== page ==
We went on several field trips this year, including ones to San Francisco and Yosemite. You can see a slideshow of them here.

Students love ‘em.  I just have to figure out a way to make them more sane for me.  Any ideas out there?

I’m more and more worried about how California’s $24 billion deficit is going to affect schools.

Already, all summer school enrichment/accelerated classes — at least in our district — have been canceled.  The only students who can attend are those who have failed a class, or students in our English Language Development (our name for ESL) program.  This leaves out several hundred of our students who ordinarily attend our huge summer school program.  One student even told me he is trying to deliberately fail a class so he can go to summer school because he “doesn’t have anything else to do.”

What I’m doing with that student and a small number of others like him is arranging for them to be peer tutors in my Beginning English Language Learners summer school class so they can get elective credit.  But that’s just a drop-in-the-bucket when you think of schools all across California.

You can read more about our state’s fiscal crisis at this Sacramento Bee article — Will schools cut workers’ pay, or their jobs?

It will be interesting to see the results of my year-long “experiment” with technology — I’ll have them in a week or two.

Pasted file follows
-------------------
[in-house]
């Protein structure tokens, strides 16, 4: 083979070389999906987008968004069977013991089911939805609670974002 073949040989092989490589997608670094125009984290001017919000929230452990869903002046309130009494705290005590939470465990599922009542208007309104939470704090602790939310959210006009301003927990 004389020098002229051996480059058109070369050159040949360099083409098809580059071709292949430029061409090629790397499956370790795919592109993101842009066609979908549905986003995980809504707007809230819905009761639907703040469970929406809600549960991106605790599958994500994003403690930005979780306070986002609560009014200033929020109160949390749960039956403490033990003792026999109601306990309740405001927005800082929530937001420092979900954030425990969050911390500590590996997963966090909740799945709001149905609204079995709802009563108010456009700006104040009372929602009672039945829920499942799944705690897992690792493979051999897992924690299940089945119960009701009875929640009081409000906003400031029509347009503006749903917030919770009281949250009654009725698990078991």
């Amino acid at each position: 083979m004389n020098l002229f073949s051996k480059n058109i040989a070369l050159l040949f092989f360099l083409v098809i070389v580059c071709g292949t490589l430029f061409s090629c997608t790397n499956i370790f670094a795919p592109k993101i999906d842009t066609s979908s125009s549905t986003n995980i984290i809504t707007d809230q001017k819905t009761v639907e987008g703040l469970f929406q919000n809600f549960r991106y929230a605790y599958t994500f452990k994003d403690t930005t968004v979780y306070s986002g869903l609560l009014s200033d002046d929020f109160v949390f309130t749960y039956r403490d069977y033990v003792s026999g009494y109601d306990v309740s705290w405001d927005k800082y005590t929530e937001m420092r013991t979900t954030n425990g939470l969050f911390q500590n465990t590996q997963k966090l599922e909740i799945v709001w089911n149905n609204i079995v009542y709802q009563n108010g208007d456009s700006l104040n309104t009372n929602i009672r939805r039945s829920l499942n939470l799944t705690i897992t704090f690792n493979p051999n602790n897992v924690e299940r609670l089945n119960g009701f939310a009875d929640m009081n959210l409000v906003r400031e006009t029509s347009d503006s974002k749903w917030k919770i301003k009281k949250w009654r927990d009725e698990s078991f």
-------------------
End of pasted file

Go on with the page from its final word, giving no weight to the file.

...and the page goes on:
As some readers might remember, I’ve (along with my student teacher) taught two United States History classes with English Language Learners this year — one entirely in the computer lab, and the other — for all practical purposes — entirely out of the computer lab (but using what  –in my mind at least — is a very engaging curriculum).

We did assessments and evaluations at the beginning of the year, at mid-year and, next week, at the end of the year.  You can read more about this — and see the actual assessments — at my post Mid-Year Results Of My “Experiment”.

At that point the results showed that student achievement gains were about equal, though students in the technology-oriented class seemed more engaged and interested in U.S. History. I obviously don’t know, but wouldn’t be surprised if the same holds true in the final evaluations.

In retrospect, however, I believe I made one mistake. We should have also done a simple assessment to measure English literacy, too. Since I believe that technology holds a particular benefit for language-development (and our home computer family literacy project bears that out), my hypothesis is that though U.S. History competency might be equal, the students in the computer lab class would have made greater gains in English literacy.  I could still get a general gauge of that by comparing English results in the state standardized tests, but I just don’t think I have it in me to do that work.

I’ll post about the final assessment results in a week or two.

That’s all I have — for now, at least.  I’ll be interested in hearing yours…

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Author: Larry Ferlazzo

I'm a high school teacher in Sacramento, CA.

8 Comments

  1. Thank you for your reflections! I have to say, I have become a regular at reading your blog, and I appreciate all that you put out on the web for me to read and use.